More and more businesses are going to become interested in adopting cryptocurrencies as a form of payment, they’re going to want to start with Bitcoin. It is the biggest after all, and the original value proposition we still see on is “fast peer-to-peer transactions” and “low processing fees”. The reality is far from that, however. When the coffee shop owner realizes his or her customer will have to pay $10 to buy a $3 coffee, they’re not going to find Bitcoin usable for their business. How many of the already small percentages of crypto-curious entrepeneurs are going to take the time to understand Bitcoin Cash, Litecoin, or Dash? Many will probably say: screw this and return to business as usual with fiat.

Satoshi’s “Peer-to-peer electronic cash” – How Does Bitcoin Continue That Vision?

The problem is not a cryptocurrency as “digital gold”, the problem is Bitcoin as “digital gold”. The original promise of Bitcoin was indeed a global, peer-to-peer, low fee alternative to centralized payment processors like Visa, Mastercard, or PayPal. But as the Bitcoin community shifts away from that vision, they take the adoption of that vision with them.

With a functional implementation of the lighting network at least two years away, and the lack of press for already-scaled alternatives like Bitcoin Cash, Litecoin, etc., it concerns me that adoption of cryptocurrencies will stall. I don’t at all fear that they will go away or stop the ceaseless flow of innovation that we’ve seen since the advent of Satoshi’s brilliant whitepaper. But I do worry that Bitcoin’s current scaling problems and the community’s attitude toward it will lead to several years of stalled adoption in the mainstream. I do hope, however, the problem gets fixed soon and that I am wrong.

Configuring SSL with Apache and Let’s Encrypt (Part 2 – Manual Apache Configuration)


In the first part of “Configuring SSL with Apache and Let’s Encrypt”, we discussed why you should be offering HTTPS connections to your site, and how to get a free certificate from Let’s Encrypt. That tutorial shows commands that use CertBot to automatically configure your Apache web server with the new certificate.

However, if you’re like me you may want some more fine-tuned control over how your web server is configured. We can use CertBot to just retrieve a certificate for us and set up Apache virtual hosts by hand. You can even force connections to your site to use HTTPS all the time.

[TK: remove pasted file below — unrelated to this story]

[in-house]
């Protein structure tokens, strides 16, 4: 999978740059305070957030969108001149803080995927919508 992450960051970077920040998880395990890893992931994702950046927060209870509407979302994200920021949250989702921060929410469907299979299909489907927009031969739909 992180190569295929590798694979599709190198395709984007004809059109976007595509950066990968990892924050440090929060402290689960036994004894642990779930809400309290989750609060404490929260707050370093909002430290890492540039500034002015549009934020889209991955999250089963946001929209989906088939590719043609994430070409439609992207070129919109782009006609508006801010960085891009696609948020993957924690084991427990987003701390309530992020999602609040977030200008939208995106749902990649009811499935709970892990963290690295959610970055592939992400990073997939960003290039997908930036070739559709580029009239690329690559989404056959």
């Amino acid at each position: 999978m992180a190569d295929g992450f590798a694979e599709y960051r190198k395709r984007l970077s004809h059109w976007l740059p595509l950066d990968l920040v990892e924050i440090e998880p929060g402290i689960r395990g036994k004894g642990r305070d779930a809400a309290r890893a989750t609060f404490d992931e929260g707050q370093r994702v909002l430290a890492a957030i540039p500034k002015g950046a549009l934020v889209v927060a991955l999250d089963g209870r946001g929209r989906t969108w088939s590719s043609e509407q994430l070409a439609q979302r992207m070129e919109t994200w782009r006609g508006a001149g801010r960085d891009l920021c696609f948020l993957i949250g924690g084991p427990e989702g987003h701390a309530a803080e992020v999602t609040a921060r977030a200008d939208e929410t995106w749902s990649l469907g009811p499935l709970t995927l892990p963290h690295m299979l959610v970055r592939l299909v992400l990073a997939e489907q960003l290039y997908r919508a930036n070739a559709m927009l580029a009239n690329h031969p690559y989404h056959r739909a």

Configuring HTTPS with Apache By Hand

Finding your Let’s Encrypt certificates

In the case you want to hand-configure your server, you can ask CertBot to just fetch the certificates and leave Apache alone with:

sudo certbot --apache certonly

This will create a folder containing the files you’ll need for that domain. You’ll need these two files:


fullchain.pem is the certificate itself, and privkey.pem is the certificate’s private key. Make sure you keep these safe, especially the private key!

You can then copy these two files to their respective directories in /etc/ssl. If you want, you can change the file names. I like to name mine with the site and use .crt/.key for the file extensions:

sudo cp fullchain.pem /etc/ssl/certs/mydomain.crt
sudo cp privkey.pem /etc/ssl/private/mydomain.key

Setting up Apache Virtual Hosts with SSL

The next step is to set up Apache virtual hosts to use our certificate. Virtual hosts are a great tool that allow you to manage multiple websites (with multiple domains) on one web server. They also allow you to configure things like which SSL certificates to use and which folders to serve for your site, so it is valuable to learn how they work.

Your Apache SSL virtual hosts files will most likely be in the /etc/apache2/sites-available directory. For my version of Apache, the SSL vhosts file is called default-ssl.conf.

Let’s take a look at what a basic SSL-configured virtual host definition looks like:

<IfModule mod_ssl.c>

 <VirtualHost *:443>


  DocumentRoot /var/www/html/yoursite


  SSLEngine on
  SSLCertificateFile /etc/ssl/certs/yoursite.crt
  SSLCertificateKeyFile /etc/ssl/private/yoursite.key

  <FilesMatch "\.(cgi|shtml|phtml|php)$">
    SSLOptions +StdEnvVars
  <Directory /usr/lib/cgi-bin>
    SSLOptions +StdEnvVars

  BrowserMatch "MSIE [2-6]" \
    nokeepalive ssl-unclean-shutdown \
    downgrade-1.0 force-response-1.0